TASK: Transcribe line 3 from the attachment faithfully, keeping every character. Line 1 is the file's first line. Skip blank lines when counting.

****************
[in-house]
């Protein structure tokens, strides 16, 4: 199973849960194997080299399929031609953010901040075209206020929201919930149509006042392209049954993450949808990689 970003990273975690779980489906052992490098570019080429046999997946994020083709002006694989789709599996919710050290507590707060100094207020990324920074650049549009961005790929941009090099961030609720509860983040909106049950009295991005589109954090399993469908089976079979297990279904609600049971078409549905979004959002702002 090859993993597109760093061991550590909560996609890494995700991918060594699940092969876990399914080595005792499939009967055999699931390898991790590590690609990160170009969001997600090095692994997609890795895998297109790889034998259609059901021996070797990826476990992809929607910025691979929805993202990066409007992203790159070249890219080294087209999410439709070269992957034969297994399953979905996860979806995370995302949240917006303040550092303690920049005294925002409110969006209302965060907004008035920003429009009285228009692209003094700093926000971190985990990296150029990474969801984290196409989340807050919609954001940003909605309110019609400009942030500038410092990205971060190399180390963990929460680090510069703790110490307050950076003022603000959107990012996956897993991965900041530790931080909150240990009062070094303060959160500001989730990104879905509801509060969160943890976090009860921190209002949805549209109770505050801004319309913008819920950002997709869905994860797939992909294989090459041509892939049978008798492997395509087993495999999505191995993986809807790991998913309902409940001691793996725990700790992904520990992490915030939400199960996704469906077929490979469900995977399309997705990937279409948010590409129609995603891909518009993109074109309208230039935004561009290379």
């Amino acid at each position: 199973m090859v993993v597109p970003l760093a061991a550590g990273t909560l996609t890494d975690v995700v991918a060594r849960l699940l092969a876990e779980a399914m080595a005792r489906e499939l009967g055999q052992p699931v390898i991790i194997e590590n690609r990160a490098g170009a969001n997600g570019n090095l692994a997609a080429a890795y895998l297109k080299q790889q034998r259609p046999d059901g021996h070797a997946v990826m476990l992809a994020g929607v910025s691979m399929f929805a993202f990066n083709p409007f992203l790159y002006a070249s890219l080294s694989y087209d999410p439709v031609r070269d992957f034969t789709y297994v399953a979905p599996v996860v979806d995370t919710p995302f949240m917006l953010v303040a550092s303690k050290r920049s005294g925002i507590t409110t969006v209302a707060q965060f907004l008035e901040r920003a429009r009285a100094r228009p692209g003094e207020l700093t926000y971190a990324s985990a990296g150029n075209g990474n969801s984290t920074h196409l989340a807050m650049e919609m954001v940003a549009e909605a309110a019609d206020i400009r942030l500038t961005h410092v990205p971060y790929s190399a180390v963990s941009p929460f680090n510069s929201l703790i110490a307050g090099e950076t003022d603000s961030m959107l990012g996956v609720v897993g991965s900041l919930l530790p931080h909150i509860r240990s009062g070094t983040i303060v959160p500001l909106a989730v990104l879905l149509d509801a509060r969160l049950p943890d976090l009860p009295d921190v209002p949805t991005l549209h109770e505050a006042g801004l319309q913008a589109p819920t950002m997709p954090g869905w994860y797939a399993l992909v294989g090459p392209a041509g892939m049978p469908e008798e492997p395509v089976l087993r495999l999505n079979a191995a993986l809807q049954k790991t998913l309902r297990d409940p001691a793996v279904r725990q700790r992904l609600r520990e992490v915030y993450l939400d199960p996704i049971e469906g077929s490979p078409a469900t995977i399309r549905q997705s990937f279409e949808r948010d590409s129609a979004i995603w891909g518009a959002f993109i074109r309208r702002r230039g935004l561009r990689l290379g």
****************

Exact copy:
């Amino acid at each position: 199973m090859v993993v597109p970003l760093a061991a550590g990273t909560l996609t890494d975690v995700v991918a060594r849960l699940l092969a876990e779980a399914m080595a005792r489906e499939l009967g055999q052992p699931v390898i991790i194997e590590n690609r990160a490098g170009a969001n997600g570019n090095l692994a997609a080429a890795y895998l297109k080299q790889q034998r259609p046999d059901g021996h070797a997946v990826m476990l992809a994020g929607v910025s691979m399929f929805a993202f990066n083709p409007f992203l790159y002006a070249s890219l080294s694989y087209d999410p439709v031609r070269d992957f034969t789709y297994v399953a979905p599996v996860v979806d995370t919710p995302f949240m917006l953010v303040a550092s303690k050290r920049s005294g925002i507590t409110t969006v209302a707060q965060f907004l008035e901040r920003a429009r009285a100094r228009p692209g003094e207020l700093t926000y971190a990324s985990a990296g150029n075209g990474n969801s984290t920074h196409l989340a807050m650049e919609m954001v940003a549009e909605a309110a019609d206020i400009r942030l500038t961005h410092v990205p971060y790929s190399a180390v963990s941009p929460f680090n510069s929201l703790i110490a307050g090099e950076t003022d603000s961030m959107l990012g996956v609720v897993g991965s900041l919930l530790p931080h909150i509860r240990s009062g070094t983040i303060v959160p500001l909106a989730v990104l879905l149509d509801a509060r969160l049950p943890d976090l009860p009295d921190v209002p949805t991005l549209h109770e505050a006042g801004l319309q913008a589109p819920t950002m997709p954090g869905w994860y797939a399993l992909v294989g090459p392209a041509g892939m049978p469908e008798e492997p395509v089976l087993r495999l999505n079979a191995a993986l809807q049954k790991t998913l309902r297990d409940p001691a793996v279904r725990q700790r992904l609600r520990e992490v915030y993450l939400d199960p996704i049971e469906g077929s490979p078409a469900t995977i399309r549905q997705s990937f279409e949808r948010d590409s129609a979004i995603w891909g518009a959002f993109i074109r309208r702002r230039g935004l561009r990689l290379g």